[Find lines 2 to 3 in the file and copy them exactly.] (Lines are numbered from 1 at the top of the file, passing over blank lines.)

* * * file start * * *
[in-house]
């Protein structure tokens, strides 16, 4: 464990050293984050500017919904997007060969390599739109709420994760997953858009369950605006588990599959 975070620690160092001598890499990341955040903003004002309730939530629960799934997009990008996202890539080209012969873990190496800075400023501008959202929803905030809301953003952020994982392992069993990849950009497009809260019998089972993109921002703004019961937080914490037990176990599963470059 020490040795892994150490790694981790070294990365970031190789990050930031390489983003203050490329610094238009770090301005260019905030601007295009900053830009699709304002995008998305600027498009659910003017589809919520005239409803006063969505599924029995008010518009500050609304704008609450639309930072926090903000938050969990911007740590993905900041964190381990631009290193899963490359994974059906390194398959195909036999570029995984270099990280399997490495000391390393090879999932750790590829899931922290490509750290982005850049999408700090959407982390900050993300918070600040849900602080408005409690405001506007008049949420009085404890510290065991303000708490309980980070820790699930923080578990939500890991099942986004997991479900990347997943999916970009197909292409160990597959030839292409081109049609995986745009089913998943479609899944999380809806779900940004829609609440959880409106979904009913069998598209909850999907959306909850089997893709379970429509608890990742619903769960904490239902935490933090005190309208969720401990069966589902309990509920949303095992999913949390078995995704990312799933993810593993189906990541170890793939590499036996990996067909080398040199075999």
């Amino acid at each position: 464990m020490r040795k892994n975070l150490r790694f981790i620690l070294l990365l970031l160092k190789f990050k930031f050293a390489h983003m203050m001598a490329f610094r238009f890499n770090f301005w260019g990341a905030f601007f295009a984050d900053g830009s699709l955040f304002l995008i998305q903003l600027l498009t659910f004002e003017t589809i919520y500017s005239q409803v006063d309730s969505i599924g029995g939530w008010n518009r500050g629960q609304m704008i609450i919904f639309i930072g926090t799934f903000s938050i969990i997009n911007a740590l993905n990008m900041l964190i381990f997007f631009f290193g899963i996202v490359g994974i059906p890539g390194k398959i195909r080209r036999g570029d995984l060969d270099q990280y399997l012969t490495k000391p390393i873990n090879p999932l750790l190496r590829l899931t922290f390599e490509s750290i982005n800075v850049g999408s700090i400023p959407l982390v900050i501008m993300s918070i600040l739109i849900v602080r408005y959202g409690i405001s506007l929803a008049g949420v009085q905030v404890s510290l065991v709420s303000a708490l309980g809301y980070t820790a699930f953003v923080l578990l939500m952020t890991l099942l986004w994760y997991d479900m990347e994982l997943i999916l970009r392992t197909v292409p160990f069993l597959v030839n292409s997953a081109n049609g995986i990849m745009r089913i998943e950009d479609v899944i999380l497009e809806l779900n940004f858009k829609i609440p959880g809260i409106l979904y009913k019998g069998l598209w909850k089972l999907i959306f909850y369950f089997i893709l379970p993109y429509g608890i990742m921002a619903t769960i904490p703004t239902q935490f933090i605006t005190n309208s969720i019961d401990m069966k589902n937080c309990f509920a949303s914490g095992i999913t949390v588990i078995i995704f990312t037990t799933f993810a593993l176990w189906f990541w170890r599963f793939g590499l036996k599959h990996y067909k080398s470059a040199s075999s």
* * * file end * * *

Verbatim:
């Protein structure tokens, strides 16, 4: 464990050293984050500017919904997007060969390599739109709420994760997953858009369950605006588990599959 975070620690160092001598890499990341955040903003004002309730939530629960799934997009990008996202890539080209012969873990190496800075400023501008959202929803905030809301953003952020994982392992069993990849950009497009809260019998089972993109921002703004019961937080914490037990176990599963470059 020490040795892994150490790694981790070294990365970031190789990050930031390489983003203050490329610094238009770090301005260019905030601007295009900053830009699709304002995008998305600027498009659910003017589809919520005239409803006063969505599924029995008010518009500050609304704008609450639309930072926090903000938050969990911007740590993905900041964190381990631009290193899963490359994974059906390194398959195909036999570029995984270099990280399997490495000391390393090879999932750790590829899931922290490509750290982005850049999408700090959407982390900050993300918070600040849900602080408005409690405001506007008049949420009085404890510290065991303000708490309980980070820790699930923080578990939500890991099942986004997991479900990347997943999916970009197909292409160990597959030839292409081109049609995986745009089913998943479609899944999380809806779900940004829609609440959880409106979904009913069998598209909850999907959306909850089997893709379970429509608890990742619903769960904490239902935490933090005190309208969720401990069966589902309990509920949303095992999913949390078995995704990312799933993810593993189906990541170890793939590499036996990996067909080398040199075999």
């Amino acid at each position: 464990m020490r040795k892994n975070l150490r790694f981790i620690l070294l990365l970031l160092k190789f990050k930031f050293a390489h983003m203050m001598a490329f610094r238009f890499n770090f301005w260019g990341a905030f601007f295009a984050d900053g830009s699709l955040f304002l995008i998305q903003l600027l498009t659910f004002e003017t589809i919520y500017s005239q409803v006063d309730s969505i599924g029995g939530w008010n518009r500050g629960q609304m704008i609450i919904f639309i930072g926090t799934f903000s938050i969990i997009n911007a740590l993905n990008m900041l964190i381990f997007f631009f290193g899963i996202v490359g994974i059906p890539g390194k398959i195909r080209r036999g570029d995984l060969d270099q990280y399997l012969t490495k000391p390393i873990n090879p999932l750790l190496r590829l899931t922290f390599e490509s750290i982005n800075v850049g999408s700090i400023p959407l982390v900050i501008m993300s918070i600040l739109i849900v602080r408005y959202g409690i405001s506007l929803a008049g949420v009085q905030v404890s510290l065991v709420s303000a708490l309980g809301y980070t820790a699930f953003v923080l578990l939500m952020t890991l099942l986004w994760y997991d479900m990347e994982l997943i999916l970009r392992t197909v292409p160990f069993l597959v030839n292409s997953a081109n049609g995986i990849m745009r089913i998943e950009d479609v899944i999380l497009e809806l779900n940004f858009k829609i609440p959880g809260i409106l979904y009913k019998g069998l598209w909850k089972l999907i959306f909850y369950f089997i893709l379970p993109y429509g608890i990742m921002a619903t769960i904490p703004t239902q935490f933090i605006t005190n309208s969720i019961d401990m069966k589902n937080c309990f509920a949303s914490g095992i999913t949390v588990i078995i995704f990312t037990t799933f993810a593993l176990w189906f990541w170890r599963f793939g590499l036996k599959h990996y067909k080398s470059a040199s075999s």